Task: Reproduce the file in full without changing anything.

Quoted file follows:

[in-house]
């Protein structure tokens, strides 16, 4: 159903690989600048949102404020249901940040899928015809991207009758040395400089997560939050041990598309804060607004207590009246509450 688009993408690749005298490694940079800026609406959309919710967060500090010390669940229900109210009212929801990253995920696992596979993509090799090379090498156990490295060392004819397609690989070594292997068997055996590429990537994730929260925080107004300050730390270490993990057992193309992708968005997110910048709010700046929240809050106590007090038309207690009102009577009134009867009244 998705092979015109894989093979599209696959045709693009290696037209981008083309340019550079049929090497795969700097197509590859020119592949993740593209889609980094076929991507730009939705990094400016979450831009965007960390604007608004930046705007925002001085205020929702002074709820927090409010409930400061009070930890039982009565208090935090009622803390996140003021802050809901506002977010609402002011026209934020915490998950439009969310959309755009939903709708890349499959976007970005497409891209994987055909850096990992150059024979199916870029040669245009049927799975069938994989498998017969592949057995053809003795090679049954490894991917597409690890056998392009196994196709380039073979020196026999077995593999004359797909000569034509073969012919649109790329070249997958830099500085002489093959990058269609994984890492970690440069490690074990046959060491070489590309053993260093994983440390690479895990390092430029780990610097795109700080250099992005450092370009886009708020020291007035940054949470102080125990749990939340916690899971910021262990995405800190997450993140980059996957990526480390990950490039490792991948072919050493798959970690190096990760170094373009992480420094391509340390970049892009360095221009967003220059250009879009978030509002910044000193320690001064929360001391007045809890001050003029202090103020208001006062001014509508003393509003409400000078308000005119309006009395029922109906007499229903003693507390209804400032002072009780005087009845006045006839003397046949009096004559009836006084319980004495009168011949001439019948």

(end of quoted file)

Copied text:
[in-house]
């Protein structure tokens, strides 16, 4: 159903690989600048949102404020249901940040899928015809991207009758040395400089997560939050041990598309804060607004207590009246509450 688009993408690749005298490694940079800026609406959309919710967060500090010390669940229900109210009212929801990253995920696992596979993509090799090379090498156990490295060392004819397609690989070594292997068997055996590429990537994730929260925080107004300050730390270490993990057992193309992708968005997110910048709010700046929240809050106590007090038309207690009102009577009134009867009244 998705092979015109894989093979599209696959045709693009290696037209981008083309340019550079049929090497795969700097197509590859020119592949993740593209889609980094076929991507730009939705990094400016979450831009965007960390604007608004930046705007925002001085205020929702002074709820927090409010409930400061009070930890039982009565208090935090009622803390996140003021802050809901506002977010609402002011026209934020915490998950439009969310959309755009939903709708890349499959976007970005497409891209994987055909850096990992150059024979199916870029040669245009049927799975069938994989498998017969592949057995053809003795090679049954490894991917597409690890056998392009196994196709380039073979020196026999077995593999004359797909000569034509073969012919649109790329070249997958830099500085002489093959990058269609994984890492970690440069490690074990046959060491070489590309053993260093994983440390690479895990390092430029780990610097795109700080250099992005450092370009886009708020020291007035940054949470102080125990749990939340916690899971910021262990995405800190997450993140980059996957990526480390990950490039490792991948072919050493798959970690190096990760170094373009992480420094391509340390970049892009360095221009967003220059250009879009978030509002910044000193320690001064929360001391007045809890001050003029202090103020208001006062001014509508003393509003409400000078308000005119309006009395029922109906007499229903003693507390209804400032002072009780005087009845006045006839003397046949009096004559009836006084319980004495009168011949001439019948």